In other words, to put it simply, there is no true existence of an authority to speak for all of Shinto in and of itself as a whole practice. There are authorities in each tradition, such as the Head Shrines where the faith and worship of a kami began, that maintain the general beliefs, history, myths, stories, and rituals. But as Shinto in it’s very essence is not dogmatic — every tradition, shrine, and each individual priest can and will have differing views and opinions about the various different aspects. It can even be as split down to two priests working at the same shrine having completely different interpretations on beliefs.

While Shinto is a practice that has a lot of freedom in interpretation and encouraging individual thinking, I strongly feel, personally speaking, this is not a “free card” excuse to dishonor the core values that makes Shinto, well, Shinto — the Way of Kami. Respecting and honoring nature, supporting each other, caring for each other, respect to our ancestors, working to be good people, taking care of the community, and so forth. This is the common thread that unites all of Shinto — the different traditions, the shrines, and the practices.

That being said, while there isn’t a simple and direct answer to Shinto’s view on LGBT+ people as a whole — I can say one tradition at the moment has made a groundbreaking announcement on matters for the LGBT+ community. This year the Head Shrine of the tradition I follow, Konkokyo Shinto, openly, officially announced and confirmed support of the LGBT+ community. This makes it the first Shinto tradition to do so. The Head shrine is also supporting the Konkokyo LGBT Kai (Group), run by LGBT+ clergy, with other clergy and laypeople members who work to support the activities of our group — myself and my partner included.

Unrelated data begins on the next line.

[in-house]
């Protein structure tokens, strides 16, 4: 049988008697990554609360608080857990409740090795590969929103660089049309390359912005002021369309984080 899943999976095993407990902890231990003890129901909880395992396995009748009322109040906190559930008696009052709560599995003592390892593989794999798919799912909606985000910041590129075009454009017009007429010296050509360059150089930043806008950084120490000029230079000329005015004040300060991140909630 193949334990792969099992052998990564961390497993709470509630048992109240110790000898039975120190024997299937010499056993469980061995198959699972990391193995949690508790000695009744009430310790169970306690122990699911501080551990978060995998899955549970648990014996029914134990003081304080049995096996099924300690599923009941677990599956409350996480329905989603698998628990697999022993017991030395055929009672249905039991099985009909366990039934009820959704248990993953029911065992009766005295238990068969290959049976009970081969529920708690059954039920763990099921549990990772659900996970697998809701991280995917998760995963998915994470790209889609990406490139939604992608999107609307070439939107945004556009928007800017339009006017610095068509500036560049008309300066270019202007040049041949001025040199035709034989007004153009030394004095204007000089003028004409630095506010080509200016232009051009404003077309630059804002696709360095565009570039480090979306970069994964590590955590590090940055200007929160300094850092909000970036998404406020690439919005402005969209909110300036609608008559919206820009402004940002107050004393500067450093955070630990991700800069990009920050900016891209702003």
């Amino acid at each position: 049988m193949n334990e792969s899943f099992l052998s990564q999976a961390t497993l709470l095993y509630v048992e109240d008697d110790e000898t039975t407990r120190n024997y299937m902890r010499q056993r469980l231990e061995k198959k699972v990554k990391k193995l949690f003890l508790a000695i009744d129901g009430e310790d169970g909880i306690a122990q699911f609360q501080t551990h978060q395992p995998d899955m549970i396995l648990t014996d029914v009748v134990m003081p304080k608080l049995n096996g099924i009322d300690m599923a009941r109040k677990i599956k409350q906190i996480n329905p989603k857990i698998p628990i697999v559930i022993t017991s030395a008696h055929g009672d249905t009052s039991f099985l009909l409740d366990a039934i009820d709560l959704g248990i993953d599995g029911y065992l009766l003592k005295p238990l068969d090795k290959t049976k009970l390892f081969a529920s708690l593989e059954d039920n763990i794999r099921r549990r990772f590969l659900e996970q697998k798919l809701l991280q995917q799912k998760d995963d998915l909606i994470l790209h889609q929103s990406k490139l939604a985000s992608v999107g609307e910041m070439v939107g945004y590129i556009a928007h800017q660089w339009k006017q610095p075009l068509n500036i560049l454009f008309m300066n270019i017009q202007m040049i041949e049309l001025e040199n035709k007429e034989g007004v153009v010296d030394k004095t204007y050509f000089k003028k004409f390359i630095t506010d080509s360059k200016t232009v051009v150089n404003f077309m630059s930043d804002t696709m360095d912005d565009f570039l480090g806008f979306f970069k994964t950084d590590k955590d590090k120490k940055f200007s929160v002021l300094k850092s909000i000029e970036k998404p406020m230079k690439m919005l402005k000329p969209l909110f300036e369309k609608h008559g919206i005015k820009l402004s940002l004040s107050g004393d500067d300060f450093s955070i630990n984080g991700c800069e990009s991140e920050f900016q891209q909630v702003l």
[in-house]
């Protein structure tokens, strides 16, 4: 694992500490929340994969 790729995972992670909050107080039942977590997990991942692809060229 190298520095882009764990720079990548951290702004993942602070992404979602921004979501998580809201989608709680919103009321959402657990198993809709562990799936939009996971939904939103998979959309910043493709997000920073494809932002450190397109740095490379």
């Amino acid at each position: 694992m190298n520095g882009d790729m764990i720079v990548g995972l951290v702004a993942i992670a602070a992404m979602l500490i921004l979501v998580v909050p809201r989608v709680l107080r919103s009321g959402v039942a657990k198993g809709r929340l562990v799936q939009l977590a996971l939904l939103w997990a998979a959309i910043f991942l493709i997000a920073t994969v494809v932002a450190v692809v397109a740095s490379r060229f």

Many of our Konkokyo shrines had been holding same-sex marriages for many years, but with this decision, we now are also actively supporting the community as a whole, with our shrines being safe spaces for LGBT+ folks. Having the official approval from the Head Shrine is so validating and I feel so proud and happy to be a priestess of Tenchi Kane no Kami and of Konkokyo. I wrote a full article about the announcement here:

I can only hope other traditions follow suit, and have their support be clearly defined.

Informational pamphlet from the Konkokyo LGBT Kai, about clergy and laypeople, as well as terminology

While there may not be an official support from Jinja Honcho, other Head Shrines, or traditions (yet!). I still know of there being a lot of openness and acceptance. For example, Tsubaki Grand Shrine of America has also been holding same-sex marriages for over 20 years, and welcoming of LGBT+ parishioners and worshipers. In Japan, many other shrines have been holding marriage ceremonies for same-sex coupes too. Within the Jinja Shinto sphere, I know an ordained priestess who is a trans woman, and openly bi and gay priests too. Generally speaking in the Shinto community as a whole, it is very open and accepting. I have only encountered a few people who have not been accepting, but thankfully they are not the majority.